Product GOV

Temp °C

Density @ 15°C

VCF

Metric Tons (vac)

30000

26.0

0.8015

0.9898

23799.741

30000

28.0

0.8015

0.9879

23754.056

Difference

2.0

0.0000

45.685

Using a theoretical product value of $700/ metric ton we can see that your lack of attention to temperature detail could cost your client $31,980

 

Tank Gauging

API MPMS Chapter 3.1a details the procedure and techniques associated with manual tank gauging of petroleum and petroleum products and I do not intend to duplicate those here.

In addition to Chapter 3.1a I advise the following:

Wherever possible gauge tanks yourself and using your own gauging equipment.

Never trust any equipment that is not yours and cannot be proven to be entirely accurate.

Always, even in the finest of weather conditions, take the same measurement at least twice.

Be especially aware of:

Allowing the measuring tape to be slackened during a sounding (innage). The tape must be kept taught by the weight of the bob. Even a split second when a tape is allowed to go slack can give as much as 1-2cm inaccuracy (oil volume greater than it should be).

Conversely, when the measuring tape bob does not touch the true bottom or the datum plate then an inaccuracy will occur.

Always be aware of the tank reference height (from the tank calibration table) and ensure that your measured height is the same. If you are obliged to use the terminal’s gauging tape, take your time to first check it out for anything that may alert you to it’s inaccuracy. These could be:

 

Bob and Tape for Tank Calibration

Photo courtesy of Mr Paul Warbroek – Tanido B.V.

 

a) A sounding bob that does not match the tape. Measure the bob and tape to ensure accuracy

b) Look for any sign of tampering. Is a section of the tape missing and cleverly rejoined?

c) Do check the entire length of the tape and not just the first few meters (feet).

d) Is the tape kinked or buckled? If it is, don’t use it.

Finally, if you are not the person gauging the tank but you are there witnessing the process, be sure you look carefully at the gauger’s technique and double check the measurements. Do NOT just write down what the gauger calls out.

 

Tank Calibration Tables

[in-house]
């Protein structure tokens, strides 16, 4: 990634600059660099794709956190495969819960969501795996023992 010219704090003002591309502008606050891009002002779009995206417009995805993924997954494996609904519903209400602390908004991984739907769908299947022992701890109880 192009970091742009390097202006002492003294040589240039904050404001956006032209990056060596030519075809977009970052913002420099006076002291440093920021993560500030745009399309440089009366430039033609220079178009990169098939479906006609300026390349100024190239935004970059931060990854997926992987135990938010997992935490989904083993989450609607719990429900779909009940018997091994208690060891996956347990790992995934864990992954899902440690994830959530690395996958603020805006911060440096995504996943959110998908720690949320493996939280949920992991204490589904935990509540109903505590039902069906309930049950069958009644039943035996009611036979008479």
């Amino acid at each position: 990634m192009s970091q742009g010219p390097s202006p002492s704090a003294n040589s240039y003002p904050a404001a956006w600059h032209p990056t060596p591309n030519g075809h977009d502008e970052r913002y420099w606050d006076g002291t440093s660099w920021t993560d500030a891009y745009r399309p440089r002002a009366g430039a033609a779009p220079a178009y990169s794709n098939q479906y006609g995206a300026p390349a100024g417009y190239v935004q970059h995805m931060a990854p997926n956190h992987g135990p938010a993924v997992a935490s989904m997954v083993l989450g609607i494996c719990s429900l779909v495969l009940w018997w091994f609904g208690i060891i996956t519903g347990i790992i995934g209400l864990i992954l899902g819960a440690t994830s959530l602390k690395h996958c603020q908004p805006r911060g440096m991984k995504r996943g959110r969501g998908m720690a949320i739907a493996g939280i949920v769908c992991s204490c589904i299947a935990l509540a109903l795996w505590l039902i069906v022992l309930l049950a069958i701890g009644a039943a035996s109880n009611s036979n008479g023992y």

How can you be entirely sure that a calibration table is the official one for the given tank. Well, I’m not entirely sure you can. People can be very clever where money is the motivation. But, there are a number of checks you can make to unnerve a scoundrel and, at least, protect yourself.

Check the table (book) for any loose pages or pages that have been fixed back in. Make sure these pages are the originals, the same paper and print as the others, the same colour and age as the entire book.

Check the Calibration Certificate and make note of the relevant details. Look also at the calibration date. A book that is 10 years old (for example) should raise suspicion if it looks new.

Never use a book where the print has been ‘improved by pen’ because the original print is worn.

Never use an extract of a calibration table that is used to ‘preserve the condition of the original book’.

Always, double check, and check again, the data you extract from the tables.

 

Finally, most of you guys now carry smart phones or tablets. Where it is permitted and safe to do so, take photograph copies of the calibration table to include, the front cover, the calibration certificate, applicable measurement corrections, and the pages that you have used to assess the volumes.

Phew, I think that is enough for this article and we have only covered the measurement of a single shore tank! Seriously, it doesn’t matter how often you have done the job or how tired you might be, it is the attention to the detail that makes you a true professional.

None of us know it all and the above article certainly does not cover all eventualities.

If you can think of other Loss Prevention procedures or techniques then why not share them with others on the APCS Forum or, write an article as a guest author. We will be glad to publish it with, or without, full credit to you or your company – as you wish.